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The term “Artifact” in archaeology refers to an object made by a human being. The word artifact roughly translates to ‘The Work of Art’. So, artifacts are nothing but the documents we make either in a tool to get a solution to our problem or art of work that inspires to resolve.
The Scrum Artifacts provide the key information to the Scrum team members and Stakeholders regarding how the product is developed and activities to be done, and what activities are being planned in the project.
Let’s have a brief discussion of each of the Scrum Artifacts defined in the Scrum process framework.
The Product Backlog is arranged in an ordered list of prioritized features that are needed as a part of the end product. It is the main source of requirements to update or include that gets reflected on the product. The Product Backlog is a highly visible artifact at the heart of the Scrum framework that is accessible for all the projects.
The Sprint Backlog consists of a list of tasks that the Scrum team has to accomplish by the end of the Sprint. During the Sprint planning meeting, the Scrum team selects priority items set by the Product Owner from the product backlog list items, usually in the form of user stories. The Sprint Backlog is a planned process contains complete information that helps to understand the changes done in the development clearly during the Daily Scrum. These Sprint Backlog items are modified by the development team during the Sprint.
The word “Increment” itself describes its essence to increase to the next level. The Increment is a step towards a goal or vision. The Product Increment is composed of a list of Product Backlog items completed during the Sprint and also with the previous Sprints. By the end of Sprint, each backlog item must be completed in conformance with the Scrum team specified by the definition-of-done checklist.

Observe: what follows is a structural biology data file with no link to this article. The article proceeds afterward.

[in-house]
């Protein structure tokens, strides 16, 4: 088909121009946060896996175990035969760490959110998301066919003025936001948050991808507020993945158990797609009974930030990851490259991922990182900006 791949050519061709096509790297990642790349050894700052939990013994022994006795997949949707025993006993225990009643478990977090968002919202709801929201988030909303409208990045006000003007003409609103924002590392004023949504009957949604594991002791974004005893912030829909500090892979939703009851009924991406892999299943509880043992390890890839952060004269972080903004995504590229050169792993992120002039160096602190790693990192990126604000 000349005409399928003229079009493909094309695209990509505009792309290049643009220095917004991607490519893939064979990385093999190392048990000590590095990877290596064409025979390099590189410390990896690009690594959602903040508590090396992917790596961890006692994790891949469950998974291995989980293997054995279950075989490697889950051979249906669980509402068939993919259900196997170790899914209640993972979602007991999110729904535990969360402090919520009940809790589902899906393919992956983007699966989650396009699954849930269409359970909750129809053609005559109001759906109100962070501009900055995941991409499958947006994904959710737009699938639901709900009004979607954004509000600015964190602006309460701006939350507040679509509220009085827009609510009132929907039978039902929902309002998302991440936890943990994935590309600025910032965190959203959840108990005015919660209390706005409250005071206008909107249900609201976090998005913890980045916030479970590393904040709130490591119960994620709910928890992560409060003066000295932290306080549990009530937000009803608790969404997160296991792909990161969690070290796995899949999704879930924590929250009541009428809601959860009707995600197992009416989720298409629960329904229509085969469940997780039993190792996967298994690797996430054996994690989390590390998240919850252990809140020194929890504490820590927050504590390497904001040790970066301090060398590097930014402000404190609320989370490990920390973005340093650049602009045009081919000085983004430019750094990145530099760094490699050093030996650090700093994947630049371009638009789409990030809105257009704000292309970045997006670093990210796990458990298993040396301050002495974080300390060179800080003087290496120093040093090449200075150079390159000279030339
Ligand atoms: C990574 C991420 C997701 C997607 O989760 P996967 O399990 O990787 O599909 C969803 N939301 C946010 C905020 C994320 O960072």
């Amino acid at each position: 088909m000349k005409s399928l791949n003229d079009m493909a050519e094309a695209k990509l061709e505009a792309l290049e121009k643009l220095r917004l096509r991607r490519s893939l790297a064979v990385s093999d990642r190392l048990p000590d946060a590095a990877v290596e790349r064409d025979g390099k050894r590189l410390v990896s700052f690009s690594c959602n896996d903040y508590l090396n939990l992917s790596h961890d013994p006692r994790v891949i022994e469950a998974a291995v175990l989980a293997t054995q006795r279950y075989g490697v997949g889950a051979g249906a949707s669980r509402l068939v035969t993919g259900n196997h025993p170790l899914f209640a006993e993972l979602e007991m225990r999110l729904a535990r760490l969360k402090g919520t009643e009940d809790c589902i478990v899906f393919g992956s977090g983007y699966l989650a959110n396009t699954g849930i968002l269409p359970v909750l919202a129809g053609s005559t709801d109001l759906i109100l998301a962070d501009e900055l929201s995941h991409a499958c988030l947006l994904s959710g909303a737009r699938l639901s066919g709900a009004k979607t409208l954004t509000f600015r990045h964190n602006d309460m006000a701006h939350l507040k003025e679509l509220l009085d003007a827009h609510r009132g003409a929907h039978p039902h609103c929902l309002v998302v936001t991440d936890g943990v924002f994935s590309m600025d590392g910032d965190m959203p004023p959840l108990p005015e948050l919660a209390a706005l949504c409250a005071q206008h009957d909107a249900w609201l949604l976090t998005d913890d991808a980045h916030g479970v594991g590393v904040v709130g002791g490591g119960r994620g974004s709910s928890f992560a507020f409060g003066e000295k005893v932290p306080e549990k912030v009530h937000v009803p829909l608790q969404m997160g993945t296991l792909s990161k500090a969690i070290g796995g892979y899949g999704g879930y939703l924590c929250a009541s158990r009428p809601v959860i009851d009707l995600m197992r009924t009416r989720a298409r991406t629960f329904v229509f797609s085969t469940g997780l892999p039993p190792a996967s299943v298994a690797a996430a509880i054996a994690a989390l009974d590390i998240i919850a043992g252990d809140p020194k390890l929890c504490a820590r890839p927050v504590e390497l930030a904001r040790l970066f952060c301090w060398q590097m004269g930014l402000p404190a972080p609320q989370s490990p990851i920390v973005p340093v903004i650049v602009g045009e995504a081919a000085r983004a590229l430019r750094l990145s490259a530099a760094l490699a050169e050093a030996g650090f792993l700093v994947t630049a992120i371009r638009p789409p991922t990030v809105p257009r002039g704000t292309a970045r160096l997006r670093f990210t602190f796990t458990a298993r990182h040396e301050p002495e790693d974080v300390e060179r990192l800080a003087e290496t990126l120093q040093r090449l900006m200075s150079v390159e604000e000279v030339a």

Now, let’s deep dive into the Product Backlog artifact:
The Product Backlog consists of a list of features, requirements, functions, enhancements, and fixes that represent the changes to be done in the next product release. The Product Backlog items represent the characteristics of a description, estimation, value, and order. These Backlog items are known as “User Stories”. The User Stories are also referred to as the Use Cases. The Product Owner(PO) is the one who is responsible for the Backlog items to prioritize the requirements based on the market value and customers’ feedback.
The Product Owner is responsible to maintain and create the product backlog. He/She re-orders the list of items in product backlog according to the priority. The team members or individuals may also suggest features to include in the product backlog list, but the Product Owner has to take the decision regarding the list of all the items whether to include or not.
The product backlog contains all the list of user stories with highly prioritized items of the functionality. The Product Owner collects the data from the Stakeholder to build the project and would start preparing the user stories to reach the target, the focus is to recognize and define the user requirements.